United States v. Lawrence/Ankeny

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Justia Opinion Summary

The Oregon Supreme Court declined to answer certified questions posed by the United States Court of Appeals for the Ninth Circuit. In consolidated cases, the Ninth Circuit certified three questions concerning how predicate Oregon convictions for first- and second-degree robbery should be treated for certain issues that arise under federal sentencing law. When the United States Supreme Court decided Stokeling v. United States, 586 US ___, 139 S Ct 544, 202 L Ed 3d 512 (2019), "it appears to have significantly altered the legal landscape about how predicate robbery offenses are treated for purposes of federal sentencing." The Ninth Circuit maintained that its precedent remained good law after Stokeling and that a question remained as to whether Oregon’s second-degree robbery statute was “divisible” and whether jury concurrence on particular elements of that statute was required. For several reasons, the Oregon Court concluded the questions that remained were not subject to review on certification.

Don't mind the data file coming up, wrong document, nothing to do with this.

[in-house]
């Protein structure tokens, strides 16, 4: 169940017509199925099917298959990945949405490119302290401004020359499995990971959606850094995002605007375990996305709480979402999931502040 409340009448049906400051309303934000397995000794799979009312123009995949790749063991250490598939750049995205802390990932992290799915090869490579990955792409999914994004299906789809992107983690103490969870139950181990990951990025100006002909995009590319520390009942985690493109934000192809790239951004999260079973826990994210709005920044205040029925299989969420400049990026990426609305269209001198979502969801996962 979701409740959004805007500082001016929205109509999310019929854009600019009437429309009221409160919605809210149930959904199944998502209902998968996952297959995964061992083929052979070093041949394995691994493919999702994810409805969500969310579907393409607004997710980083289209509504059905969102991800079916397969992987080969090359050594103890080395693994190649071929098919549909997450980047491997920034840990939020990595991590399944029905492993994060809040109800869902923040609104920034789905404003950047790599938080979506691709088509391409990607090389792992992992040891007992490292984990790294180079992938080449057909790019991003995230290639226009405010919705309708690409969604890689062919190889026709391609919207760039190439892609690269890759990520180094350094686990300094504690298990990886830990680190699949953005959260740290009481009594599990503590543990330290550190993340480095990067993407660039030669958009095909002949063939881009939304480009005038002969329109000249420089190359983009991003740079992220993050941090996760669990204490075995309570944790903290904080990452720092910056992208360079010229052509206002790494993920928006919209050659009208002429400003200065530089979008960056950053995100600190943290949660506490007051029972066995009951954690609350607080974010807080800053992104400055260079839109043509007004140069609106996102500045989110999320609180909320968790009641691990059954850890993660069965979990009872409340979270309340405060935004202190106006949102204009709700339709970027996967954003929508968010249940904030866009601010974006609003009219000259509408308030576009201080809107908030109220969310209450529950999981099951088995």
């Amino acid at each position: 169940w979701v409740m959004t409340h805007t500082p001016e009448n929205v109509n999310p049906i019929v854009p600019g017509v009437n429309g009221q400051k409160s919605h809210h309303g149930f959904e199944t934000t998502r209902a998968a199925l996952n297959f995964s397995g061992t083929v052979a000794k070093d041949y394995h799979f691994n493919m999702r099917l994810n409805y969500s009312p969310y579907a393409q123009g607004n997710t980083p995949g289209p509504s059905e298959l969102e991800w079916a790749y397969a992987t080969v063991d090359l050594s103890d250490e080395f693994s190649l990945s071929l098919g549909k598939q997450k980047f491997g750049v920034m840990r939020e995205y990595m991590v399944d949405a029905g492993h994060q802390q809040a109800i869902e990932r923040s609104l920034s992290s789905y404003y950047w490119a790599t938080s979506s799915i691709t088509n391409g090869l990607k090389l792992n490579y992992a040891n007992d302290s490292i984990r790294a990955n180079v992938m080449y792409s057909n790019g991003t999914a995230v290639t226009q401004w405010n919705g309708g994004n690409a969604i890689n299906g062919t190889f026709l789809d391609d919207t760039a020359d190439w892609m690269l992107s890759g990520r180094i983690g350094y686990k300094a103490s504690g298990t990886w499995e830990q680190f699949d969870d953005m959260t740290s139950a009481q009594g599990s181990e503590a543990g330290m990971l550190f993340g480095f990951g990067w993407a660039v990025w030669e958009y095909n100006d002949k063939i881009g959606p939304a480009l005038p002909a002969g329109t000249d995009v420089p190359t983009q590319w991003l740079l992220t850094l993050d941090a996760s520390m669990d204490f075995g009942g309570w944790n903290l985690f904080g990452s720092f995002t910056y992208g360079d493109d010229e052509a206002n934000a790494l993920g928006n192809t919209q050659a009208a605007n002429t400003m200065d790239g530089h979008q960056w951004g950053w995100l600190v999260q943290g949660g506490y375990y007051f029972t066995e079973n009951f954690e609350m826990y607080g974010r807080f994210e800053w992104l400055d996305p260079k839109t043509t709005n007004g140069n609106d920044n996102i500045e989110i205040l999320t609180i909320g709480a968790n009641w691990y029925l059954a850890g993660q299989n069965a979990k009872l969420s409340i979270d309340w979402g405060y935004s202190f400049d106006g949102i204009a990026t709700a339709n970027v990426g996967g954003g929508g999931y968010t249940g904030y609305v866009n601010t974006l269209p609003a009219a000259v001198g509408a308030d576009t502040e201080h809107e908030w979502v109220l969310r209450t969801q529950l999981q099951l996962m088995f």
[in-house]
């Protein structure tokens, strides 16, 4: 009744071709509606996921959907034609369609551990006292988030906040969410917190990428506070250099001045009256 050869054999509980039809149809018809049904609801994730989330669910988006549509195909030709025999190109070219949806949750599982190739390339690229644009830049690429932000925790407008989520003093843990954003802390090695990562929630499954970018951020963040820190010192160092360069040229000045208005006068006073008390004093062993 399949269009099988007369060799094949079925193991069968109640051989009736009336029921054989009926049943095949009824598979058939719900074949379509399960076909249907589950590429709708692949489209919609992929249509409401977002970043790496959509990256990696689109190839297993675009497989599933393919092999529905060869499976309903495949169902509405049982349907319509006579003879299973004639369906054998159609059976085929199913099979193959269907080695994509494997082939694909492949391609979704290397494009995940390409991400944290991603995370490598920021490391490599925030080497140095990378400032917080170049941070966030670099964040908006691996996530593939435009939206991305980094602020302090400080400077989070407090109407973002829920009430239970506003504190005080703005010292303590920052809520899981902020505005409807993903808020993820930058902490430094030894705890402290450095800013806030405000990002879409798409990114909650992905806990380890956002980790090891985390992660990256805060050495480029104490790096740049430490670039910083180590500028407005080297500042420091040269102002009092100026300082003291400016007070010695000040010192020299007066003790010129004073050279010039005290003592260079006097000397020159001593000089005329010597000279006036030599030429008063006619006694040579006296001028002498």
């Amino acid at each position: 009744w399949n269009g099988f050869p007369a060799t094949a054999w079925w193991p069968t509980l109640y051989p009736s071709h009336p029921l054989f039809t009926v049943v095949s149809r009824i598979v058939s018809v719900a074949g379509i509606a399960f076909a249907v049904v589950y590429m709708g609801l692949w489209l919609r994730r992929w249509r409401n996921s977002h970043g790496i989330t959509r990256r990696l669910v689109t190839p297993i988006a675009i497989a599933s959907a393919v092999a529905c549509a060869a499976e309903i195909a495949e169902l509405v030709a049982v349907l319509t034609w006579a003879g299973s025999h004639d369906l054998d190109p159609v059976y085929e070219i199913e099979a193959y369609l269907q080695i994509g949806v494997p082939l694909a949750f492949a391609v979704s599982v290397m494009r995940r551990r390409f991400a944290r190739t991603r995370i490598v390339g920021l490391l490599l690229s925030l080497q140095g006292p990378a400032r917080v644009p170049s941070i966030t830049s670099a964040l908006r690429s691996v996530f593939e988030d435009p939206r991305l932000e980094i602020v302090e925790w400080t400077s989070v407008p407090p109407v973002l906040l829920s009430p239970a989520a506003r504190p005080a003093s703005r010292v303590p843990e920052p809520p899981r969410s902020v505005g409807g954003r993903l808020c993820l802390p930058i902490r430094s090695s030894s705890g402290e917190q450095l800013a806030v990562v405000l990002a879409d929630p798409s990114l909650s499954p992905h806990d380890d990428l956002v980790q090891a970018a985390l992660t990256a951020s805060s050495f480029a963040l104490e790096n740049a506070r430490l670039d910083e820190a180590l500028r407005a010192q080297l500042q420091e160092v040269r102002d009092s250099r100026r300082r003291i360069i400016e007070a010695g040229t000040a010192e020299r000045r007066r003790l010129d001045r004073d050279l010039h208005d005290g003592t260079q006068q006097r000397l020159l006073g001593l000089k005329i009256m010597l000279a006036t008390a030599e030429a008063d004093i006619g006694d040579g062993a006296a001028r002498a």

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796 May 23, 2019 No. 27 IN THE SUPREME COURT OF THE STATE OF OREGON UNITED STATES OF AMERICA, Plaintiff, v. CHRISTOPHER ROBERT LAWRENCE, Defendant. (United States Court of Appeals for the Ninth Circuit No. 1730061); (SC S066187) UNITED STATES OF AMERICA, Plaintiff, v. KELLY DAVID ANKENY, SR., Defendant. (United States Court of Appeals for the Ninth Circuit No. 1735138) En Banc On certified question from the United States Court of Appeals for the Ninth Circuit; certification order dated September 18, 2018; certification accepted November 8, 2018; motion to hold in abeyance filed February 8, 2019; considered and under advisement April 23, 2019. Elizabeth G. Daily, Assistant Federal Public Defender, Portland, for defendants. No appearance contra. WALTERS, C. J. On reconsideration, the Oregon Supreme Court declines to answer the certified questions. Case Summary: The Ninth Circuit certified to the Oregon Supreme Court several questions concerning how prior Oregon robbery convictions in two separate cases should be treated for purposes of sentencing under the federal sentencing guidelines and the Armed Career Criminal Act. After the Oregon Supreme Court accepted review, the United States Supreme Court decided a case concerning the same subject. Thereafter, one of the defendants in this case dismissed his appeal, and in the remaining case, both parties requested the Ninth Circuit to withdraw Cite as 364 Or 796 (2019) 797 its certified questions to the Oregon court. The Ninth Circuit withdrew its questions relating to the case that had been dismissed, but declined to withdraw its questions relating to the remaining appeal. Held: On its own motion, the Oregon Supreme Court reconsidered its allowance of the certified questions, citing several of the statutory and discretionary factors governing acceptance of certified questions described in Western Helicopter Services, Inc. v. Roberson Aircraft Corp., 311 Or 361, 811 P2d 627 (1991), including that one of the certified questions concerned federal law rather than Oregon law, and sufficient guidance was provided by an Oregon Court of Appeals opinion as to the remaining question. On reconsideration, the Oregon Supreme Court declines to answer the certified questions. 798 United States v. Lawrence/Ankeny WALTERS, C. J. In these consolidated cases, the United States Court of Appeals for the Ninth Circuit certified three questions to this court concerning how predicate Oregon convictions for first- and second-degree robbery should be treated for certain issues that arise under federal sentencing law. Those questions were: “1.  Is Oregon first-degree robbery, [ORS] 164.415, divisible?[1] “2.  Is Oregon second-degree robbery, [ORS] 164.405, divisible?[2] “3.  Put another way, is jury unanimity (or concurrence) required as to a particular theory chosen from the listed subparagraphs of each statute?” This court accepted certification by order in November 2018. In January 2019, the United States Supreme Court decided Stokeling v. United States, 586 US ___, 139 S Ct 544, 202 L Ed 3d 512 (2019), which concerned a similar issue involving how to treat a predicate Florida robbery for federal sentencing purposes. Thereafter, defendant Lawrence successfully moved to dismiss his appeal in the Ninth Circuit, and the Ninth Circuit accordingly modified its certification order to the extent that its questions concerned defendant Lawrence’s case, leaving only the Ankeny case and the second question and one aspect of the third question before us. On our own motion, we have re-evaluated the questions presented in   ORS 164.415 provides: 1 “(1)  A person commits the crime of robbery in the first degree if the person violates ORS 164.395 and the person: “(a)  Is armed with a deadly weapon; “(b)  Uses or attempts to use a dangerous weapon; or “(c)  Causes or attempts to cause serious physical injury to any person. “(2)  Robbery in the first degree is a Class A felony.”   ORS 164.405 provides: 2 “(1)  A person commits the crime of robbery in the second degree if the person violates ORS 164.395 and the person: “(a)  Represents by word or conduct that the person is armed with what purports to be a dangerous or deadly weapon; or “(b)  Is aided by another person actually present. “(2)  Robbery in the second degree is a Class B felony.” Cite as 364 Or 796 (2019) 799 light of the above-described developments. On reconsideration, we decline certification of the remaining questions, for several reasons. Before turning to our reasoning, we give a brief description of the underlying issues. In the Lawrence case, defendant raised an issue on appeal in the Ninth Circuit concerning whether the district court had correctly calculated his sentence, under the federal sentencing guidelines, when it determined that Lawrence’s prior Oregon conviction for first-degree robbery constituted a “crime of violence” as defined by United States Sentencing Guidelines section 4B1.2(a). In the Ankeny case, defendant was sentenced under the Armed Career Criminal Act (ACCA), based in part on the district court’s conclusion that his prior Oregon conviction for second-degree robbery was a “violent felony” under 18 USC section 924(e), and defendant appealed to the Ninth Circuit, raising an issue concerning the use of the prior Oregon conviction. The Ninth Circuit, in its certification to this court, explained that, to determine whether a defendant’s prior conviction is a “crime of violence” under the federal sentencing guidelines or a “violent felony” under the ACCA, the court must first look to whether the elements of the Oregon offenses sufficiently match the elements of the “generic” crime of robbery. If a statute criminalizes a broader range of conduct than the “generic” crime, it is deemed “overbroad.” And if a statute is deemed “overbroad,” then the court next asks whether the statute is “divisible,” that is, whether it contains multiple alternative elements that are functionally separate crimes, which is determined by assessing whether a jury must concur as to which alternative has been proved. If the statute is “divisible,” then the court then must determine which alternative was proved to the jury; if that alternative falls within the “generic” crime, then the conviction may qualify as a “crime of violence” or a “violent felony” under the federal sentencing guidelines or the ACCA. The Ninth Circuit further explained that defendant Lawrence was arguing on appeal that Oregon’s first-degree robbery statute was not divisible. It added in a footnote that the parties in the Ankeny case “concede that Robbery II is divisible” but “offer no substantive discussion” on that issue. The 800 United States v. Lawrence/Ankeny Ninth Circuit therefore sought clarification as to whether first- and second-degree robbery are divisible, and whether jury concurrence is required on the elements of those crimes that are charged and proved. When the United States Supreme Court decided Stokeling in January of this year, it appears to have significantly altered the legal landscape about how predicate robbery offenses are treated for purposes of federal sentencing. As noted, after that decision, the parties in Lawrence dismissed their appeal in the Ninth Circuit. Both parties in Ankeny also sought to have the Ninth Circuit withdraw its certified questions from this court, with the government taking the position that much of the Ninth Circuit’s prior case law concluding that robbery statutes were “overbroad” was undermined by Stokeling, and Ankeny arguing that he had not raised the question of “divisibility” in his appeal to the Ninth Circuit but in fact had conceded that the second-degree robbery statute was divisible. The Ninth Circuit withdrew its certified questions insofar as they pertained to Lawrence and first-degree robbery, but it did not withdraw its questions insofar as they pertain to the Ankeny case and second-degree robbery. The Ninth Circuit maintained that its precedent remained good law after Stokeling and that a question remained as to whether Oregon’s second-degree robbery statute was “divisible” and whether jury concurrence on particular elements of that statute was required. For several reasons, we conclude that the two questions that remain and affect the Ankeny case are not subject to review on certification. In Western Helicopter Services, Inc. v. Rogerson Aircraft Corp., 311 Or 361, 811 P2d 627 (1991), this court discussed various non-discretionary statutory factors, as well as discretionary factors, to be considered when deciding to accept certification of a question pursuant to ORS 28.200. Several of those factors weigh against this court addressing the remainder of the Ninth Circuit’s certified questions in this case. First, one of the statutory factors is whether the question presented is one of Oregon law. Id. at 365. The second certified question, whether Oregon’s second-degree Cite as 364 Or 796 (2019) 801 robbery statute is “divisible,” involves a federal sentencing concept that does not turn exclusively on Oregon law. Another factor, which we have described as “one of the most important factors—perhaps the most important one,” id. at 366, is whether there exists Oregon precedent that addresses the certified question. Given that the only remaining aspect of the third question certified by the Ninth Circuit in this case concerns whether jury concurrence is required on particular elements of the second-degree robbery statute, we conclude that an Oregon Court of Appeals decision provides sufficient guidance as to what remains of that question. See State v. Gaines, 275 Or App 736, 365 P3d 1103 (2015) (jury required to concur as to what theory of second-degree robbery has been proven). On reconsideration, the Oregon Supreme Court declines to answer the certified questions.